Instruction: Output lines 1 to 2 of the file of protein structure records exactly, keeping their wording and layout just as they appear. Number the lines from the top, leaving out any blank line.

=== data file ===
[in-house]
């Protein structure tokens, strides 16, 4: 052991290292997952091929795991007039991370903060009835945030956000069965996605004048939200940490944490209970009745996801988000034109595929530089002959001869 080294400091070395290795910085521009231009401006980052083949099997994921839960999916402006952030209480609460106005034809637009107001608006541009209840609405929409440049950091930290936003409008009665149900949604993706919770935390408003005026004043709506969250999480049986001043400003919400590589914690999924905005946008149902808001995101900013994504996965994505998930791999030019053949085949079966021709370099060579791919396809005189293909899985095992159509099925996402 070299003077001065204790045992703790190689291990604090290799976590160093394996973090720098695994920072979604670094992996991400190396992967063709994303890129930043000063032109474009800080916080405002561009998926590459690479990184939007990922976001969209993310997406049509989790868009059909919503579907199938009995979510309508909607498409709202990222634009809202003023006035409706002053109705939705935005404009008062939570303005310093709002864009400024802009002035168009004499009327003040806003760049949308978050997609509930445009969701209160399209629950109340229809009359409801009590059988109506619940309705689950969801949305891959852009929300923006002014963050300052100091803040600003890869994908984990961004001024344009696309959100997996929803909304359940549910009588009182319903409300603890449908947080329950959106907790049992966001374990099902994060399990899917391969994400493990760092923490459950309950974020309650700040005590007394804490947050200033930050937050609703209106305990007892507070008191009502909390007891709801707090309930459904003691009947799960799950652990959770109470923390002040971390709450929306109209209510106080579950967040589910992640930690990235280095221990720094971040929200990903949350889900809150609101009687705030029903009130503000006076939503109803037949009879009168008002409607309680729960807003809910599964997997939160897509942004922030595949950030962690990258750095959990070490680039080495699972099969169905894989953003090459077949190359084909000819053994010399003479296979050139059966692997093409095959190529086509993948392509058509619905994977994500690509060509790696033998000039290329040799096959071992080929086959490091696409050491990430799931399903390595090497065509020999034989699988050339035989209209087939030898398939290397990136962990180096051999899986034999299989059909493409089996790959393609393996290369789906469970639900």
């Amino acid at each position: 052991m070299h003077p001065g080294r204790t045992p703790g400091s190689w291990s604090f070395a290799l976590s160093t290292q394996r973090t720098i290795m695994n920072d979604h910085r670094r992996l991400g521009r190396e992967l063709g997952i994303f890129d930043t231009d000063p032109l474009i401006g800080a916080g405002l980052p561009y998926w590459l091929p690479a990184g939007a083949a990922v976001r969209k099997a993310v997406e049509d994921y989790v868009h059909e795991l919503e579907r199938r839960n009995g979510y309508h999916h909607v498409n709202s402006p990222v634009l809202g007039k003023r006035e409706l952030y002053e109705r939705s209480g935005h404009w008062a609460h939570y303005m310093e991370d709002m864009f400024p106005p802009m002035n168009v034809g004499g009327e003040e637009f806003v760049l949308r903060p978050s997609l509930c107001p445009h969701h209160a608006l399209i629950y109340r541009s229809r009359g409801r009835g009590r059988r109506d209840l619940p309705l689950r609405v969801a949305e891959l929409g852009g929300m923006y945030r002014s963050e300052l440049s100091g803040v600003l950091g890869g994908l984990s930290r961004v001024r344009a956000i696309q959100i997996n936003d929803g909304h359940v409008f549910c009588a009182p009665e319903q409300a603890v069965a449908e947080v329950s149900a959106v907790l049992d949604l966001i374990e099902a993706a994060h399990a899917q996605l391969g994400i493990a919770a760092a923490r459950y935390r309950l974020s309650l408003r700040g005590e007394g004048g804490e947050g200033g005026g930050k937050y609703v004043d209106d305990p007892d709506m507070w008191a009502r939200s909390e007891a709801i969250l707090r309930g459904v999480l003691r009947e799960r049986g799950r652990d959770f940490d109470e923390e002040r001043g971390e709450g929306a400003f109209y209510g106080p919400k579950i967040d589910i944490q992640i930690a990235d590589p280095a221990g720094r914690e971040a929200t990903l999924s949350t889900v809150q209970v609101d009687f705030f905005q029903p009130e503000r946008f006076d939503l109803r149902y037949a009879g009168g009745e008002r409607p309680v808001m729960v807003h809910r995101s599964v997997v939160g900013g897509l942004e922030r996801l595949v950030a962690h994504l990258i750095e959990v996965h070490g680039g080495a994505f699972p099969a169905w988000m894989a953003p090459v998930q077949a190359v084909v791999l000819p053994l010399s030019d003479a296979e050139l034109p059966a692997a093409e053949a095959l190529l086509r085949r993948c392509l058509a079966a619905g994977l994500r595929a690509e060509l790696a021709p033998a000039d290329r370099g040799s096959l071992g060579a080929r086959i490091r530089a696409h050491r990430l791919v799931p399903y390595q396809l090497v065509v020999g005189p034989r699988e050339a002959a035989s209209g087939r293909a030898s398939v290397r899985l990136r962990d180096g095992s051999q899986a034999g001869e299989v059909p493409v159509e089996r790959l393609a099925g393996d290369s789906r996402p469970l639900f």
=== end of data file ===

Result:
[in-house]
């Protein structure tokens, strides 16, 4: 052991290292997952091929795991007039991370903060009835945030956000069965996605004048939200940490944490209970009745996801988000034109595929530089002959001869 080294400091070395290795910085521009231009401006980052083949099997994921839960999916402006952030209480609460106005034809637009107001608006541009209840609405929409440049950091930290936003409008009665149900949604993706919770935390408003005026004043709506969250999480049986001043400003919400590589914690999924905005946008149902808001995101900013994504996965994505998930791999030019053949085949079966021709370099060579791919396809005189293909899985095992159509099925996402 070299003077001065204790045992703790190689291990604090290799976590160093394996973090720098695994920072979604670094992996991400190396992967063709994303890129930043000063032109474009800080916080405002561009998926590459690479990184939007990922976001969209993310997406049509989790868009059909919503579907199938009995979510309508909607498409709202990222634009809202003023006035409706002053109705939705935005404009008062939570303005310093709002864009400024802009002035168009004499009327003040806003760049949308978050997609509930445009969701209160399209629950109340229809009359409801009590059988109506619940309705689950969801949305891959852009929300923006002014963050300052100091803040600003890869994908984990961004001024344009696309959100997996929803909304359940549910009588009182319903409300603890449908947080329950959106907790049992966001374990099902994060399990899917391969994400493990760092923490459950309950974020309650700040005590007394804490947050200033930050937050609703209106305990007892507070008191009502909390007891709801707090309930459904003691009947799960799950652990959770109470923390002040971390709450929306109209209510106080579950967040589910992640930690990235280095221990720094971040929200990903949350889900809150609101009687705030029903009130503000006076939503109803037949009879009168008002409607309680729960807003809910599964997997939160897509942004922030595949950030962690990258750095959990070490680039080495699972099969169905894989953003090459077949190359084909000819053994010399003479296979050139059966692997093409095959190529086509993948392509058509619905994977994500690509060509790696033998000039290329040799096959071992080929086959490091696409050491990430799931399903390595090497065509020999034989699988050339035989209209087939030898398939290397990136962990180096051999899986034999299989059909493409089996790959393609393996290369789906469970639900």